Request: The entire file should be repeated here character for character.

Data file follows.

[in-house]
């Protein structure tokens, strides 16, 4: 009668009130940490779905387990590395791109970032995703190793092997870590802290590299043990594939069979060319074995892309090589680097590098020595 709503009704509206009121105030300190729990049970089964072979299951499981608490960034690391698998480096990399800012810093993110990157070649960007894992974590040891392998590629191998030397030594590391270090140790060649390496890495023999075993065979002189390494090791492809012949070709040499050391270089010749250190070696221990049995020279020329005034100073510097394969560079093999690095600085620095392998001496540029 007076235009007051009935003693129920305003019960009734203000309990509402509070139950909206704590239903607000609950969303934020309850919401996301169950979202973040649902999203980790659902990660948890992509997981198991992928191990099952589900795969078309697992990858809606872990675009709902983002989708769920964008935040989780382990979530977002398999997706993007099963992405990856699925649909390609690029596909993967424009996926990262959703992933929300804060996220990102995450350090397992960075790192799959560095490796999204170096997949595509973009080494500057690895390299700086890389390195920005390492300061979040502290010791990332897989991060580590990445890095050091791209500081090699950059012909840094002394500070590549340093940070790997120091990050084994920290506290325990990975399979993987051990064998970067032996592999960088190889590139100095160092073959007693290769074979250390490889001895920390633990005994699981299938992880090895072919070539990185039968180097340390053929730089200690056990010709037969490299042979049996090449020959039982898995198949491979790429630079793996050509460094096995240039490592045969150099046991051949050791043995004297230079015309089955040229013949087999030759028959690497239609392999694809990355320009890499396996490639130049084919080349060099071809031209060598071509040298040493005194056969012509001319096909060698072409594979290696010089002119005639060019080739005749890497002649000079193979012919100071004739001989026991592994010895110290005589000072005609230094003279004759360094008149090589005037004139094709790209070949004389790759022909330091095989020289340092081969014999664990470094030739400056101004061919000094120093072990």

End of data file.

[in-house]
């Protein structure tokens, strides 16, 4: 009668009130940490779905387990590395791109970032995703190793092997870590802290590299043990594939069979060319074995892309090589680097590098020595 709503009704509206009121105030300190729990049970089964072979299951499981608490960034690391698998480096990399800012810093993110990157070649960007894992974590040891392998590629191998030397030594590391270090140790060649390496890495023999075993065979002189390494090791492809012949070709040499050391270089010749250190070696221990049995020279020329005034100073510097394969560079093999690095600085620095392998001496540029 007076235009007051009935003693129920305003019960009734203000309990509402509070139950909206704590239903607000609950969303934020309850919401996301169950979202973040649902999203980790659902990660948890992509997981198991992928191990099952589900795969078309697992990858809606872990675009709902983002989708769920964008935040989780382990979530977002398999997706993007099963992405990856699925649909390609690029596909993967424009996926990262959703992933929300804060996220990102995450350090397992960075790192799959560095490796999204170096997949595509973009080494500057690895390299700086890389390195920005390492300061979040502290010791990332897989991060580590990445890095050091791209500081090699950059012909840094002394500070590549340093940070790997120091990050084994920290506290325990990975399979993987051990064998970067032996592999960088190889590139100095160092073959007693290769074979250390490889001895920390633990005994699981299938992880090895072919070539990185039968180097340390053929730089200690056990010709037969490299042979049996090449020959039982898995198949491979790429630079793996050509460094096995240039490592045969150099046991051949050791043995004297230079015309089955040229013949087999030759028959690497239609392999694809990355320009890499396996490639130049084919080349060099071809031209060598071509040298040493005194056969012509001319096909060698072409594979290696010089002119005639060019080739005749890497002649000079193979012919100071004739001989026991592994010895110290005589000072005609230094003279004759360094008149090589005037004139094709790209070949004389790759022909330091095989020289340092081969014999664990470094030739400056101004061919000094120093072990």